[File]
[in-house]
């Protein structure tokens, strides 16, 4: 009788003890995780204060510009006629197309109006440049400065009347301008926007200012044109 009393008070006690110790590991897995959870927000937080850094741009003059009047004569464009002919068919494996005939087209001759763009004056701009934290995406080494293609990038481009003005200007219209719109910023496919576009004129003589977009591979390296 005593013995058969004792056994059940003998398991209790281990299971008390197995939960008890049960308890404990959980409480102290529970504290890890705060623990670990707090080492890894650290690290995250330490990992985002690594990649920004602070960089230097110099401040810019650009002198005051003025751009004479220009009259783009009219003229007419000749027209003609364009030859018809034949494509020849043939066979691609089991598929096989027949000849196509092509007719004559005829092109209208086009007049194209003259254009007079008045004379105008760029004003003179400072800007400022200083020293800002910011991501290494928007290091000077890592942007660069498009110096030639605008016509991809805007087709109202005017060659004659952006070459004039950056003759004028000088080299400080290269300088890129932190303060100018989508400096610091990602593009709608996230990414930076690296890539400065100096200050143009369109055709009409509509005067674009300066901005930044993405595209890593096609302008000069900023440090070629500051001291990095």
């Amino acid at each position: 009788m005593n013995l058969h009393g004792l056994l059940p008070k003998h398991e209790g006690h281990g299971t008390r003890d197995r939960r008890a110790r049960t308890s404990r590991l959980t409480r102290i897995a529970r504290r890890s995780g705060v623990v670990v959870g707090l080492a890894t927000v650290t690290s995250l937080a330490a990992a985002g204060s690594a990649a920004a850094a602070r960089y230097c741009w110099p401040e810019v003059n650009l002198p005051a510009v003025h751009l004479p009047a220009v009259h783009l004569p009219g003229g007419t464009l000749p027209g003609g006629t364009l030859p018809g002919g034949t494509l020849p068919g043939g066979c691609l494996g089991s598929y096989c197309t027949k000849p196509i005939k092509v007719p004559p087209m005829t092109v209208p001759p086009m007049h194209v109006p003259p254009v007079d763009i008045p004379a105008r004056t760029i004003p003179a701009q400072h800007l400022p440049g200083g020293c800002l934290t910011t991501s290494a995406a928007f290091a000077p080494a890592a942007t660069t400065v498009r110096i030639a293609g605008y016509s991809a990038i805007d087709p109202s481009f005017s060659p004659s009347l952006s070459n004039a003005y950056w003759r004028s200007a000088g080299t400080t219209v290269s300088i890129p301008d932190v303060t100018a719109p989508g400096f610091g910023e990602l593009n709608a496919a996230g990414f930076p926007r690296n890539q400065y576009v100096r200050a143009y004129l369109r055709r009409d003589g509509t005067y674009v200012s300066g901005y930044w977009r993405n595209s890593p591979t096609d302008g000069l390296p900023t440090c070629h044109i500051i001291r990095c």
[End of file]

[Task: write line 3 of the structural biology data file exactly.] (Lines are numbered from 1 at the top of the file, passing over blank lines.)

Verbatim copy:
């Amino acid at each position: 009788m005593n013995l058969h009393g004792l056994l059940p008070k003998h398991e209790g006690h281990g299971t008390r003890d197995r939960r008890a110790r049960t308890s404990r590991l959980t409480r102290i897995a529970r504290r890890s995780g705060v623990v670990v959870g707090l080492a890894t927000v650290t690290s995250l937080a330490a990992a985002g204060s690594a990649a920004a850094a602070r960089y230097c741009w110099p401040e810019v003059n650009l002198p005051a510009v003025h751009l004479p009047a220009v009259h783009l004569p009219g003229g007419t464009l000749p027209g003609g006629t364009l030859p018809g002919g034949t494509l020849p068919g043939g066979c691609l494996g089991s598929y096989c197309t027949k000849p196509i005939k092509v007719p004559p087209m005829t092109v209208p001759p086009m007049h194209v109006p003259p254009v007079d763009i008045p004379a105008r004056t760029i004003p003179a701009q400072h800007l400022p440049g200083g020293c800002l934290t910011t991501s290494a995406a928007f290091a000077p080494a890592a942007t660069t400065v498009r110096i030639a293609g605008y016509s991809a990038i805007d087709p109202s481009f005017s060659p004659s009347l952006s070459n004039a003005y950056w003759r004028s200007a000088g080299t400080t219209v290269s300088i890129p301008d932190v303060t100018a719109p989508g400096f610091g910023e990602l593009n709608a496919a996230g990414f930076p926007r690296n890539q400065y576009v100096r200050a143009y004129l369109r055709r009409d003589g509509t005067y674009v200012s300066g901005y930044w977009r993405n595209s890593p591979t096609d302008g000069l390296p900023t440090c070629h044109i500051i001291r990095c």